Seasonal sponsorships include the above, but also require a commitment of four hours of mountain work, According to the website, “this work will consist of looking after the pastures and enclosures, preparing the fire wood, participating actively in the raking of the hay, etc. There’s nothing like work to fit in and get a better understanding [of the land].” A season-long contract also requires a minimum purchase of at least 10 kilos of cheese.

This surely brings new meaning to the term working vacation!

Image via Flickr user Artnow314.

Photo of the Day (11-11-09)

On the other end of the badass animal spectrum that Annie described on Monday for is the cow. The happy guy in this bucolic scene was snapped by Bernard-SD in Big Sur, California. If cows in Ohio, where I live, could see where this one munches, they’d be jealous. What a view!

If you have a shot to share, send it our way at Gadling’s Flickr photo pool. It might be picked as a Photo of the Day.

Do you annoy people with your travel tales?

It’s not uncommon for people who live overseas to complain about people back home who don’t want to hear about their journeys. They recount the eye rolls and vacant looks. A woman I know once lamented that she just couldn’t get excited hearing about one of her relative’s new deck or window treatments whenever she returned to the U.S. After all, she’d just been on a run past cows in the streets of New Delhi. How could a new deck compete with that?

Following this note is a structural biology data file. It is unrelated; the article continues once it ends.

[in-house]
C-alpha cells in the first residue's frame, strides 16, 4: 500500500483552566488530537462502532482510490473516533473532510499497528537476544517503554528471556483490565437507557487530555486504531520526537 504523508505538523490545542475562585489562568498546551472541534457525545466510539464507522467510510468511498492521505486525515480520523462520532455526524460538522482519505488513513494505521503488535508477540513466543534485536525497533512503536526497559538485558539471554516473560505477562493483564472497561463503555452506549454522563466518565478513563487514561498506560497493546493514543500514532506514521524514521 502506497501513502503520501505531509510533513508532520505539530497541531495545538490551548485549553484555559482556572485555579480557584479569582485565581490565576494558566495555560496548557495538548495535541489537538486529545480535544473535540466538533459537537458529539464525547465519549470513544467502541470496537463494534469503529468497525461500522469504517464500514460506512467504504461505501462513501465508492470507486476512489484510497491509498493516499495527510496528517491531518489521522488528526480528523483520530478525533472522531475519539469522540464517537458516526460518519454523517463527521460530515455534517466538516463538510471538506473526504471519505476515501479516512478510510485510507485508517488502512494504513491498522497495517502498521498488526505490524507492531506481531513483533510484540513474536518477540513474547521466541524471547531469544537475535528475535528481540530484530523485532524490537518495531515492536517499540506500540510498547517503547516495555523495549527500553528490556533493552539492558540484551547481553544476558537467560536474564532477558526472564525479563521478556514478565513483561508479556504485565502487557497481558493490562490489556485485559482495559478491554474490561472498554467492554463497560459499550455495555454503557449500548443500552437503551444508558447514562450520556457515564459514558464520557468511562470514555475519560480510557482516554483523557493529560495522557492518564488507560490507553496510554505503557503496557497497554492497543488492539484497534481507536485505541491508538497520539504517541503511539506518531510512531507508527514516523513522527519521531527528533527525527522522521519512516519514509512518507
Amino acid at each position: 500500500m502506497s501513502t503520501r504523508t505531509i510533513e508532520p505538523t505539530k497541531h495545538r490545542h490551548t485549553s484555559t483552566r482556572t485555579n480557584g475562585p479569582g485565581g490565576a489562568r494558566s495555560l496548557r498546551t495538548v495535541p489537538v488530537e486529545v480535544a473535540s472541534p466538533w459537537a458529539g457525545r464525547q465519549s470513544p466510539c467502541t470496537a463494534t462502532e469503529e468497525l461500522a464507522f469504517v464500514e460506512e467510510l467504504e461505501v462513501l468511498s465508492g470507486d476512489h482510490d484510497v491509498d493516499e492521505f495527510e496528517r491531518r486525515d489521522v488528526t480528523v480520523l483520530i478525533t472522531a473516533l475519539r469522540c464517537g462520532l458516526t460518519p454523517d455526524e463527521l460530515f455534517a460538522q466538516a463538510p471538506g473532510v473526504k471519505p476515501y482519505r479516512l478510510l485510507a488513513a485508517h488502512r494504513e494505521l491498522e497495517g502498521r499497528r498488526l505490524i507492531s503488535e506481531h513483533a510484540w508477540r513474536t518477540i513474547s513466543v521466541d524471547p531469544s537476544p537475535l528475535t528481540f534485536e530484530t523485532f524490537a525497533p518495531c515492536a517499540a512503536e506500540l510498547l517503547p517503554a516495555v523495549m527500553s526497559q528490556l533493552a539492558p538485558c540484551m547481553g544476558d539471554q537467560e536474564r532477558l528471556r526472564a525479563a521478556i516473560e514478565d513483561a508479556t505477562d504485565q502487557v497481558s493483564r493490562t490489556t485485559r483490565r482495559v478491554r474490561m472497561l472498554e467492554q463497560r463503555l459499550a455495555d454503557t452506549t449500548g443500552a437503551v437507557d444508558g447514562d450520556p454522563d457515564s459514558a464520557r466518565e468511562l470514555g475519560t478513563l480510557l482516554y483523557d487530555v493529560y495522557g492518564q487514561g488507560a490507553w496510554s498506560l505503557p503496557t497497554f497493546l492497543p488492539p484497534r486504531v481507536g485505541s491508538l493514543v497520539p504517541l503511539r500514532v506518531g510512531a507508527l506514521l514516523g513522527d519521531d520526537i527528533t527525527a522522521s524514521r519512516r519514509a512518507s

Maybe a new deck can’t compete with a cow, unless you’re the person thrilled with the deck. Or that those drafty windows are long gone. And, perhaps the idea of running past cows milling through garbage isn’t all that alluring. Isn’t there the idea that one person’s junk might be another person’s treasure?

In Brave New Traveler, there’s a food for thought article by Christine Gavin that looks at the communication pitfalls when it comes to talking about ones experiences–whether you’re talking with another world traveler, or to your relative who is serving you dinner on that brand new deck. She calls it a “holier than thou” attitude.

From what she says, and I concur, it’s not that people don’t want to hear travel tales, it’s just that they want you to be interested in what they have been up to as well. People aren’t fond of braggarts—particularly those who feel they are at the top of the pack of people worthy of attention. Then again, maybe they just aren’t that interested. In that case, it doesn’t hurt to say, “Nice deck.”

Six weird plane emergency landing stories

One couldn’t argue that the US Airways emergency crash landing on the Hudson River due to birds flying into the engines is probably one of the most spectacular emergency landing stories.